• N K Panikkar

      Articles written in Proceedings – Section B

    • Some aspects of adaptation inChanos Chanos (Forskål)

      N K Panikkar P R S Tampi R Viswanathan

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      A study has been made of the adaptive responses ofChanos to variations in external salinity and temperature. In external salinities varying from 0·l% NaCl (hard tap water) to 5·3% NaCl (sea-waterplus common salt),Chanos fingeriings retain their blood serum chloride values fairly constant over a narrow range of 0·3% NaCl. In dilutions of tap water corresponding to a chloride content of 5 p.p.m. and less, the serum chloride values suggest a breakdown of the osmoregulatory mechanism.

      The period of survival ofChanos fingeriings in glass-distilled water is prolonged if they have been preacclimatised to fresh-water or if sodium or calcium chloride has been added to the medium. The serum chloride values for fingeriings kept in solutions of calcium chloride (144 p.p.m. of Ca) indicate that calcium in the external medium aids the fish in the retention of blood salts.

      The chloride and calcium contents of natural fresh-waters appear to be of critical significance whenChanos is transferred direct from high salinities. The heat death temperatures ofChanos fry and fingeriings (43 and 39° C. respectively) are higher than those reported for marine fishes. The heat death temperature of the fry is not significantly influenced by the salinity of the medium, the per cent, survival of the fry at any temperature being dependent only on the temperature of the water and the time of exposure.

      The fry and fingeriings are able to withstand momentary exposures to 18° C. and 14° C. respectively, both in sea-water and in tap water.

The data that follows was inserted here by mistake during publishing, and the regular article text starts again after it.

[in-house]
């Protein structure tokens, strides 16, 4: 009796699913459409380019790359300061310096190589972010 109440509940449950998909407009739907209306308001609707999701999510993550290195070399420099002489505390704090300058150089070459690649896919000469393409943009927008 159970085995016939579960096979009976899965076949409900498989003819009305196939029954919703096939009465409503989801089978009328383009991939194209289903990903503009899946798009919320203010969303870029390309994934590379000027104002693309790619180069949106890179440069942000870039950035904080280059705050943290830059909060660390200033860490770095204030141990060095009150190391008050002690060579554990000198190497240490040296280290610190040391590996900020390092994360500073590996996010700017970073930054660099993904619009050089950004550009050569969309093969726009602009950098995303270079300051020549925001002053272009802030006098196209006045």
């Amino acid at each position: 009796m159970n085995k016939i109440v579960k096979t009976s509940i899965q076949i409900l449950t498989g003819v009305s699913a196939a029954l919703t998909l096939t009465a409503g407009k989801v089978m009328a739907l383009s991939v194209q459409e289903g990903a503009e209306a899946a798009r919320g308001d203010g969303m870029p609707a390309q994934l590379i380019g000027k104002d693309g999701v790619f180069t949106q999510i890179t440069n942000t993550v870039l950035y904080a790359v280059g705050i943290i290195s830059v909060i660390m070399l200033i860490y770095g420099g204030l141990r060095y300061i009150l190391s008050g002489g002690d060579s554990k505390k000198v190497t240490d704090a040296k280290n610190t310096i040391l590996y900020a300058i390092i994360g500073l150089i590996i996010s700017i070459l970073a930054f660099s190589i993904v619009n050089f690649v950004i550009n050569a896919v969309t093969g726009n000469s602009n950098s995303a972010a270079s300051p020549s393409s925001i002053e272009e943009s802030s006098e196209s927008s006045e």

• Biological and oceanographic differences between the arabian sea and the bay of bengal as observed from the Indian region

      N K Panikkar R Jayaraman

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      The paper presents some of the important differences in the oceanographical and biological conditions in the waters of the Arabian Sea and the Bay of Bengal along the Indian coasts. In discussing the biological variability of the two environments from the point of view of fishery productivity, attention is particularly drawn to the extremely complex nature of the oil sardine and mackerel fisheries, especially along the west coast of India, which accounts for the bulk of the fish landings. An attempt is being made to provide a suitable explanation for this on the basis of the nutrient distribution pattern associated with the occurrence of seasonal ‘upwelling’. It is also pointed out that the ‘upwelling’ processes along the west coast of India are also of a complex nature and the forces leading to this are yet to be properly understood. Some comparison is drawn between the conditions on the south-west coast of India and some of the classical upwelling regions of the world, particularly with reference to two important features, namely, formation and disappearance of temporary banks of mud and the occurrence of special planktonic blooms often leading to mass mortality of fish.

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